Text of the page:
'It's an invasion of privacy to track someone without their consent' -Telegraph readers on trust in relationships

Telegraph Readers
Telegraph readers share their thoughts on whether it's acceptable to use apps to follow the person you're in a relationship with - Getty Images Contributor

Sharing where you are, what you’re doing and who you are with is something most people do freely in relationships. But when your other half tracks your location without your knowledge, that’s when things can get tricky.

That’s what happened to an anonymous author, who in a piece for Stella magazine shared her experience of being tracked by her husband unknowingly via an app after she failed to come home at 10pm as planned. Her husband accused her of cheating when she had actually just been sidelined by a colleague going through a difficult time. Telegraph readers were incensed by this issue and took to the comments section to share their thoughts.

Some viewed the husband’s decision with scepticism, others argued that it can be a helpful tool where someone’s safety is a concern, and some said that if she had nothing to hide then she shouldn’t have been concerned. But where do you stand? Do you ever think it's acceptable to track a partner's whereabouts? Does it say something about trust more generally in a relationship?

Read on to see what your fellow readers had to say and then share your opinion in the comments section below.

'We use an app to know that we are all safe'

@Kenneth Clarke 

"My wife, our daughter and I use it so we know that each other is safe, or that one of us is on the way home. No one is tracking anyone. The trust issue is a separate thing! My daughter can turn hers off whenever she wants which does and no one asks why as that would be freaky for her."

'My wife and I use Find My Friends app all the time and encourage it'

@Tim Underhay 

"My wife and I use this all the time and we encourage each other to do so, as we have nothing to hide from each other. It’s pretty fun to be able to see with the kids when mummy is on her way home, or when I’m on a business trip they can all see where daddy is in the world, and maybe even learn a bit about the place.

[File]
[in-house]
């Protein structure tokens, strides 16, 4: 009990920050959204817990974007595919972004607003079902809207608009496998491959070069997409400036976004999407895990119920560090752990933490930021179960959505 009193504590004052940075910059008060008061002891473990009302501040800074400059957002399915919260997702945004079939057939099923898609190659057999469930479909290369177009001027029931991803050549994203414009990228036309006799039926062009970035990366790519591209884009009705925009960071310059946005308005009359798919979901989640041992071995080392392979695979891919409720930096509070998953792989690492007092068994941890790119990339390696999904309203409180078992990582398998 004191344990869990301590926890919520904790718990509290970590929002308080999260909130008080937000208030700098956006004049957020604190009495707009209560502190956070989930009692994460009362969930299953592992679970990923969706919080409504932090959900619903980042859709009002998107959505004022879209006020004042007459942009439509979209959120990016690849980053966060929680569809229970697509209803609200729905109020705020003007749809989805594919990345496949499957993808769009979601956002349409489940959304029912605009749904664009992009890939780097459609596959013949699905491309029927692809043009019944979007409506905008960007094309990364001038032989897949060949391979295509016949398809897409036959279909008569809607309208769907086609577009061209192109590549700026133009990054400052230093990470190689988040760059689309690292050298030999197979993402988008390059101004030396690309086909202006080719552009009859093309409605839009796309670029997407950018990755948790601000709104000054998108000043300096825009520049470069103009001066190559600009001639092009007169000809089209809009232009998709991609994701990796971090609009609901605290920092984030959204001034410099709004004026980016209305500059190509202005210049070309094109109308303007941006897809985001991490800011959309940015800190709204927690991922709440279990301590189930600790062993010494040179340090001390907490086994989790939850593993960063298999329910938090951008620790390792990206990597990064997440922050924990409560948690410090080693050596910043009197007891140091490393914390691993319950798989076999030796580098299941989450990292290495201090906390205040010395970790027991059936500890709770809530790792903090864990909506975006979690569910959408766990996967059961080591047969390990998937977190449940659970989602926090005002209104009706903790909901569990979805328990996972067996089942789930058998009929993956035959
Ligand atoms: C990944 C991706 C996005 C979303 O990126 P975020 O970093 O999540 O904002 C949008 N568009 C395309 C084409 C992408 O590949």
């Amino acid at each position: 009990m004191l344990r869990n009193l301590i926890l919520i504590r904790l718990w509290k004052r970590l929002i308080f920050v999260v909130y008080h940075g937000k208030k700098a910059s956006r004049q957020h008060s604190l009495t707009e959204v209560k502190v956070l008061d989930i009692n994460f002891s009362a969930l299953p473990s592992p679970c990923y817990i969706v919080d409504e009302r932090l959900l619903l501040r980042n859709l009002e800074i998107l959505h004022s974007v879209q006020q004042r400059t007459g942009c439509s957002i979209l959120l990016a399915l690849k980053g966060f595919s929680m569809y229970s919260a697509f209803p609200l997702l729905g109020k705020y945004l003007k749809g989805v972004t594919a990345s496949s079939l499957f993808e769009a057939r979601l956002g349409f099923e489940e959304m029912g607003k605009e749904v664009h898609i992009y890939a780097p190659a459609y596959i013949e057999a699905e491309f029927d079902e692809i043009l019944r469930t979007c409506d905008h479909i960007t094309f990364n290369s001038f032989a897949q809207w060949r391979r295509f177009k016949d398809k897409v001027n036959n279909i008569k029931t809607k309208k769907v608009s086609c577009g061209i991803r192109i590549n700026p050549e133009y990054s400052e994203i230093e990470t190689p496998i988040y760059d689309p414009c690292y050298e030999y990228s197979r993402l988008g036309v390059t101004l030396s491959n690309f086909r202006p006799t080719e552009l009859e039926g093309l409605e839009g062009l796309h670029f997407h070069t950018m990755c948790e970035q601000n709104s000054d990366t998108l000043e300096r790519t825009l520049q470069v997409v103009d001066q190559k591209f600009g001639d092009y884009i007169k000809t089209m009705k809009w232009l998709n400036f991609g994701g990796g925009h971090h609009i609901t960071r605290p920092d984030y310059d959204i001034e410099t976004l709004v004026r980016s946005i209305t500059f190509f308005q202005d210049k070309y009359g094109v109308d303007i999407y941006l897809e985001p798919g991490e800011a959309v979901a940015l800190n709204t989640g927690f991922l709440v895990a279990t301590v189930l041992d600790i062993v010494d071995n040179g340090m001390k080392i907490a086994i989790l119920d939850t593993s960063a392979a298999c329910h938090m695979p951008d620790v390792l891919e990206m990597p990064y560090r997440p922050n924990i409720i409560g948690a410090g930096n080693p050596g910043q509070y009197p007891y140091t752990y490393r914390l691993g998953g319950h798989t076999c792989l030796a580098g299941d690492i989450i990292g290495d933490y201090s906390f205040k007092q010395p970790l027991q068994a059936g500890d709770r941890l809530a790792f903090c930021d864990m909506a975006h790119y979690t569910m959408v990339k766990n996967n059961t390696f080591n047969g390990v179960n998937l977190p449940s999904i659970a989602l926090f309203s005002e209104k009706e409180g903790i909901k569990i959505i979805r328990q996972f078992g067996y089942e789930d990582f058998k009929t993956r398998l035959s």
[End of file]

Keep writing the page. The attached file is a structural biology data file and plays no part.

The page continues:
"On the other hand, I guess that secretly switching this on on your wife’s phone might be considered less than honest. Perhaps he had reason for suspicion, reason that may have been left out of the article? I really don’t know, though there are usually two sides to a story."

 'An ex put a spy tracker on my laptop unbeknown to me'

@LJ Cartwright

"An ex put a spy tracker on my laptop unbeknown to me until he mentioned an email with content he wouldn’t have known about unless he’d read the email . The irony being it turned out it was him who was cheating and not me. So for those that question why someone would do that to their partner, I would suggest it’s because they can’t actually trust themselves.

"I hope they work it out but confidence is low. If you won’t trust your partner, what’s the point. We are free agents in life and make choices."

'If you have nothing to hide, I really don’t see why tracking offends you'

@Elizabeth Watts 

"If you have nothing to hide, I really don’t see why tracking offends you. It is a useful app when one spouse is delayed or just out longer than expected, and the other can alleviate concerns and relax, even able to see that their loved one is on the way home."

'If both parties are trusting enough to be tracked by the other there shouldn’t be a problem'

@Dan Pepper 

"Our family sometimes use it to make sure everyone is safely at a destination. We travel quite a bit, often arriving at odd hours of the day, so it’s handy when a text or call won’t do. If both parties are trusting enough to be tracked by the other there shouldn’t be a problem. The underlying issue in this story is the man’s insecurity.

"It might be manifesting as possessiveness, but he’s insecure about something. Could be work related, could be parenting related, could be health related. Ultimately, you’re describing a symptom of a deeper problem. If it wasn’t the app, his insecurity would be manifest through your phone calls or emails. Address the root cause."

'It’s a more distrusting world these days'

@Helen Spain 

"Marriage is a partnership of equals as regards respect and appreciation of each other. He was in the wrong but was man enough to apologise.

"It’s a more distrusting world these days. We are being bombarded with tales of betrayal and lost love. Controlling men and women who are so lacking in confidence can only feel superior if they can control the person they are supposed to love and cherish."

'It is an invasion of privacy to track someone without their consent'

@John Giles

"My wife and I can see each other's location at any time, using Google Maps but this is by mutual consent. It is an invasion of privacy to track someone without their consent."

'If you’ve nothing to hide, for safety reasons, I see no issue with it'

@Charlotte Skinner

"That he went onto her phone and activated it without her knowledge is not right. But I think if both parties know it’s happening it can be a safe way of keeping track of where we are. I live in central London and allow my family to see where I am. If you’ve nothing to hide, for safety reasons, I see no issue with it. 

"Glad they were able to get through it together."